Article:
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Stag beetles in my back garden

Cherry tree stumps, 6 August 2005, Maria fremlin
Our stag beetle habitat: a heavily mulched wood-pile flanked by a couple of cherry tree stumps, plus Elvis, the next door neighbour's cat. Photo taken on August 6 2005 three months after the second cherry tree was cut down, the first was cut down in 2002.* There is also a productive buried bucket for beetles (BB4B) right next to the mulched walnut seedling, courtesy of a local grey squirrel, left bottom corner. Usually at the end of the summer I find lots of stag beetle remains in this area, and recently also their larvae both in the compost and leaf mould containers, which are just to the right of this photo.
* - There was a “larval incident” in January 2008, thus the cherry tree stumps have been successfuly colonized.

Ever since we moved to our present Colchester house in 1983, when our elder son was barely one year old, I have been fascinated by the stag beetles around us. As luck would have it we were now living in a stag beetle hot spot.
Not surprisingly a few years later, as our boys grew, I found myself regularly showing stag beetles at their primary school.

I remember one particular time when I had put a cardboard partition in a tray: stag beetles (Lucanus cervus) one side and lesser stag beetles (Dorcus parallelipipedus) the other, as I thought. Well, by the time that I was ready to take them to school the beetles had climbed over and were happily mating!

From then on I was determined to follow, step by step, their life cycle and it has been a fascinating hands-on experience in my back garden where the larvae used to live in the leafmould pile. Since 1999 they have got a loggery made out of branches from an ancient flowering currant bush (a tall Ribes sp.) from a neighbour's garden, which had to come down to make room for a patio. Surprisingly it was full of larvae and I got those too. Recent photo shown on the top.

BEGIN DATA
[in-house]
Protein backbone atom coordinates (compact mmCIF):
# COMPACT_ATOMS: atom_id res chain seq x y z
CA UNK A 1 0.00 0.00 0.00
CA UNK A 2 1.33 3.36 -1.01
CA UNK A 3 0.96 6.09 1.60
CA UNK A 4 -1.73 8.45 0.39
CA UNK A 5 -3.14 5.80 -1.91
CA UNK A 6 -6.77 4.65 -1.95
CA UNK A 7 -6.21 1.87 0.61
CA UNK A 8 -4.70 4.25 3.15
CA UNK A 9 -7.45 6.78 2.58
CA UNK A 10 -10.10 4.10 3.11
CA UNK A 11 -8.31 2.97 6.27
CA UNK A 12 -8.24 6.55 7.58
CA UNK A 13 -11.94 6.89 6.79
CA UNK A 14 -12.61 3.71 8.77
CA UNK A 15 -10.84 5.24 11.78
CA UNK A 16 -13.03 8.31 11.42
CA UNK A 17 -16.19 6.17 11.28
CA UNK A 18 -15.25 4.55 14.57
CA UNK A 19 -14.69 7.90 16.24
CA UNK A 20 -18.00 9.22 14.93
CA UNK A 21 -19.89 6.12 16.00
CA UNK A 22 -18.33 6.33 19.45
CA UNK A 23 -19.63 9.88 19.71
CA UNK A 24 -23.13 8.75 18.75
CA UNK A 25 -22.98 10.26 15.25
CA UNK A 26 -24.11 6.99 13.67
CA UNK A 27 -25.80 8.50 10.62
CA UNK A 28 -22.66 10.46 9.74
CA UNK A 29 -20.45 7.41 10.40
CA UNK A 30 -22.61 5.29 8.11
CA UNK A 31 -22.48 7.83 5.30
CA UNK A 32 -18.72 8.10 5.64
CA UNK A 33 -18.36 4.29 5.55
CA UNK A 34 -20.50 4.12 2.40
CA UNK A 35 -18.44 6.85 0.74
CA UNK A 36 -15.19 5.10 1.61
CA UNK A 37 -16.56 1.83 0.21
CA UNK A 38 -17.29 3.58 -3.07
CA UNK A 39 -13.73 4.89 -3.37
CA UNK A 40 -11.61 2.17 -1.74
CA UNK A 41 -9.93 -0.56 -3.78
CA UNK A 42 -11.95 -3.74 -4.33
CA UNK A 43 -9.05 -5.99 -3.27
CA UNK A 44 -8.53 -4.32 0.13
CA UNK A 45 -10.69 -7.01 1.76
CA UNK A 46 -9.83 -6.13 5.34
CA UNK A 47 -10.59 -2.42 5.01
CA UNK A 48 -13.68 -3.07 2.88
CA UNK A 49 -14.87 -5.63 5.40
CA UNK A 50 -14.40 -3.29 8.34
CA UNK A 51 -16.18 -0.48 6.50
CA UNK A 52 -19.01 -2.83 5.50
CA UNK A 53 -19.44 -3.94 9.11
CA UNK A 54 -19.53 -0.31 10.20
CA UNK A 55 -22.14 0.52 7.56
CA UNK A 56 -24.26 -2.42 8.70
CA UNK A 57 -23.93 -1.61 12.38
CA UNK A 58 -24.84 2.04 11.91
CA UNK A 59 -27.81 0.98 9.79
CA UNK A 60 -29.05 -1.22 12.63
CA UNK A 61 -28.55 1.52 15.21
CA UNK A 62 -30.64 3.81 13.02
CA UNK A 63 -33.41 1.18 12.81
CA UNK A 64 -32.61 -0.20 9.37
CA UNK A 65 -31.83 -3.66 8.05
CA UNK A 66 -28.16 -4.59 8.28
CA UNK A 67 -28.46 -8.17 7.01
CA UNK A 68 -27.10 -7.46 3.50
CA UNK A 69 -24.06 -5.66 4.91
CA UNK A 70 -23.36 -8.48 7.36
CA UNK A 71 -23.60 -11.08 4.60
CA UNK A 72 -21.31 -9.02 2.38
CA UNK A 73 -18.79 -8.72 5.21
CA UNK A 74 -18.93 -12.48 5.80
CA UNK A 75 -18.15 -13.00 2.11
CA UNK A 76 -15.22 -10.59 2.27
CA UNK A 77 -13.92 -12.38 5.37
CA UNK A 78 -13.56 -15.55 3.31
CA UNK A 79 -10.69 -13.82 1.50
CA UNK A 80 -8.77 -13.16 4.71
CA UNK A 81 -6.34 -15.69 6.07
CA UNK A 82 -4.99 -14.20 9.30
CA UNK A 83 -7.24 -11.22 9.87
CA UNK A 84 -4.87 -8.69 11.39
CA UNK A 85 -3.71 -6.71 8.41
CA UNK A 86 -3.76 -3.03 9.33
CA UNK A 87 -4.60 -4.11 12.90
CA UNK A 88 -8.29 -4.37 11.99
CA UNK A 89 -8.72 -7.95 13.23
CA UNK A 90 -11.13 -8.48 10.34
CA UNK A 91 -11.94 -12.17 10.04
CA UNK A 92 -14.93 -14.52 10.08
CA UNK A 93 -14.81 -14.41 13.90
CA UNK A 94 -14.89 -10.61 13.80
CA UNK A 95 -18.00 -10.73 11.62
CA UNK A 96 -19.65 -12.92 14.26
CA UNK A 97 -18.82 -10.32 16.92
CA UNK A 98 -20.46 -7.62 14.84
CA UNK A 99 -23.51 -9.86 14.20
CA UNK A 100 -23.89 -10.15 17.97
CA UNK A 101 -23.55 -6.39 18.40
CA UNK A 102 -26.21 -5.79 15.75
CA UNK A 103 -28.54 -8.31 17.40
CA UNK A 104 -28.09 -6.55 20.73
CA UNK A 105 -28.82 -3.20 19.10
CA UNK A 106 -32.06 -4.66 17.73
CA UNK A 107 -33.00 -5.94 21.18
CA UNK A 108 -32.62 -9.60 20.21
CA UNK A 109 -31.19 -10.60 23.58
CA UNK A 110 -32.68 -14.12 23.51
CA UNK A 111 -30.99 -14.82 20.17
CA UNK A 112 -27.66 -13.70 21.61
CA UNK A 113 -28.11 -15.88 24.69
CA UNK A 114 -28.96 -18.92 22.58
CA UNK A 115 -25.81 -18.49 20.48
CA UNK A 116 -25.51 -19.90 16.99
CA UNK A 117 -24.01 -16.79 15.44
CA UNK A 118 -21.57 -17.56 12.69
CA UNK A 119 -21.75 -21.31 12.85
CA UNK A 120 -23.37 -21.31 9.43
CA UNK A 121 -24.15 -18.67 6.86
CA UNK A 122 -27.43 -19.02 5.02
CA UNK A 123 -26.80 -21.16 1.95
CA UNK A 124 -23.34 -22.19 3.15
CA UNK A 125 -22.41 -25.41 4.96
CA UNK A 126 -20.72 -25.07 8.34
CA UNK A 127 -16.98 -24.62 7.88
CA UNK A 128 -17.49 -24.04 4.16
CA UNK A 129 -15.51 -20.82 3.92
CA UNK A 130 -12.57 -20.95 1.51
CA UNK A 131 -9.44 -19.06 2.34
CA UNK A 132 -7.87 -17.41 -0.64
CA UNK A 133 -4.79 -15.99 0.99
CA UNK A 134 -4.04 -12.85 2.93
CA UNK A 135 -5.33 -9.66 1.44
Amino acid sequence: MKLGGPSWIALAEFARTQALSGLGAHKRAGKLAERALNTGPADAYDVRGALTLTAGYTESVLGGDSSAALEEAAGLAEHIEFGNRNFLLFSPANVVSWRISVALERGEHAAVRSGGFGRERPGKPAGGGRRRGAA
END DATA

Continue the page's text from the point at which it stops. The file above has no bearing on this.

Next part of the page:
But I am not there yet: I have never seen the eggs (I have in 2003, see here) or a moulting larva. They moult several times, the last one inside the cocoon, but the exact timing of each larval instar is not known because it seems to depend a lot on the quality of their food.

However I have been learning all the time, mainly that around May to June when the larvae, get ready to pupate they become very vulnerable indeed and at this stage they must not be interfered with.

Of course, the same applies to the defenseless pupa. Which is resting inside a wonderful earth ball compacted with larval secretions well laced with protective anti bacterial and fungal substances. If this ball is broken then the pupa loses its protection and dies.

So far, as a result of my involvement with beetles and children (who sometimes have trouble understanding metamorphosis), I have designed a life cycle wheel while working as a volunteer for the former Countryside Services in Colchester during 1998 and then in May 2000, from home, launched this website.

In my experience most people, even the ones who already have made loggeries (piles of logs half buried in the soil) in their gardens, have no idea of how long their life cycle is and the understanding of it is, I think, crucial to the beetles' effective protection.

First written in 1999, last updated on January 3 2009.

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